Pregnancy and baby delivery complications are associated with increased risk of schizophrenia

Recent studies have indicated that children who born to mothers who have had "complications" during the pregnancy or during the delivery are at increased risk of schizophrenia. Obstetrical complications which are significantly associated with schizophrenia are bleeding, diabetes, prematurity, fetal growth retardation, Rhesus incompatibility, preeclampsia and congenital malformations. In some studies subjects with onset of schizophrenia before age 22 had more often a history of acute fetal distress (abnormal presentation at birth and complicated cesarean delivery). Obstetrical complications may have a direct negative impact on fetal brain development.

Action: To reduce their children's risk, mothers may want to make extra efforts to avoid any possible delivery complications. The best way to do this is to get early and regular pre-natal care, and to be in the best possible hospital environment in case complications do occur. Some experts are recommending that schizophrenia-prone mothers get a C-section to avoid a higher-risk regular delivery -- however other experts have more recently suggested the opposite - so there is no clear answer in this area as far as we can tell. Print out these pages and discuss them with your doctor if they are a concern.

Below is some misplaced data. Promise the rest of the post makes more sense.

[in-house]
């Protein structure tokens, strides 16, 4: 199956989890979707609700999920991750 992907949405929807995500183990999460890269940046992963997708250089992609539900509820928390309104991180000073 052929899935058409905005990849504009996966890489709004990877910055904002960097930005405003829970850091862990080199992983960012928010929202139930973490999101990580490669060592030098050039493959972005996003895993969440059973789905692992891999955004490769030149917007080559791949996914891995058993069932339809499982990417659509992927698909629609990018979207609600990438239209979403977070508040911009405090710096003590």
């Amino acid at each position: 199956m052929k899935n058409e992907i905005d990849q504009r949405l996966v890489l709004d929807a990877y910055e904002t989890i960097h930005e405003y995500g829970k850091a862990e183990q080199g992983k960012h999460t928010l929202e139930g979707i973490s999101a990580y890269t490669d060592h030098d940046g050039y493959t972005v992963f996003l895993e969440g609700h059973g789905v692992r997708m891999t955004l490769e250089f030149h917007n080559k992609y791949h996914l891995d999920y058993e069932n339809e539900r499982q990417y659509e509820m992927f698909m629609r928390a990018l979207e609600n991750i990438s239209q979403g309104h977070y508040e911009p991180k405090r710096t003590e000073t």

One recent study suggested that drinking pomegranate juice during pregnancy can help reduce fetal stress from low oxygen and decreased blood flow, both of which can result from obstetric complications. Another recent study preliminarily suggested that nitrous oxide treatment to low-weight babies can help increase oxygen circulation, which can reduce brain cell damage.

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